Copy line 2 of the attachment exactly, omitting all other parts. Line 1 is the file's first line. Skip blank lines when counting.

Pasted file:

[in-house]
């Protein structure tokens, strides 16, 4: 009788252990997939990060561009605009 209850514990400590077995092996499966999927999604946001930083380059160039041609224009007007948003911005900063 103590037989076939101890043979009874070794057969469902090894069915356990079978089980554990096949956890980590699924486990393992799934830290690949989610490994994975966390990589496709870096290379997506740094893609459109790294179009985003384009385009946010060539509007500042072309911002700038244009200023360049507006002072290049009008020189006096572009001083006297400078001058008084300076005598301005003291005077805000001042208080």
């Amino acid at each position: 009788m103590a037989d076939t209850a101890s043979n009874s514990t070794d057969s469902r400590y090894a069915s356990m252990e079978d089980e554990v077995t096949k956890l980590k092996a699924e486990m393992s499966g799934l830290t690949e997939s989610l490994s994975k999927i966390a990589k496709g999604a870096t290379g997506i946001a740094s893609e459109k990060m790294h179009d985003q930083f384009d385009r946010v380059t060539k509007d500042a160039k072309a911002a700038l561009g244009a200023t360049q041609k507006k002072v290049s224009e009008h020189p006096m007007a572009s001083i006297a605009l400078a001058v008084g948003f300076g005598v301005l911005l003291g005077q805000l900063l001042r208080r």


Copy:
């Protein structure tokens, strides 16, 4: 009788252990997939990060561009605009 209850514990400590077995092996499966999927999604946001930083380059160039041609224009007007948003911005900063 103590037989076939101890043979009874070794057969469902090894069915356990079978089980554990096949956890980590699924486990393992799934830290690949989610490994994975966390990589496709870096290379997506740094893609459109790294179009985003384009385009946010060539509007500042072309911002700038244009200023360049507006002072290049009008020189006096572009001083006297400078001058008084300076005598301005003291005077805000001042208080």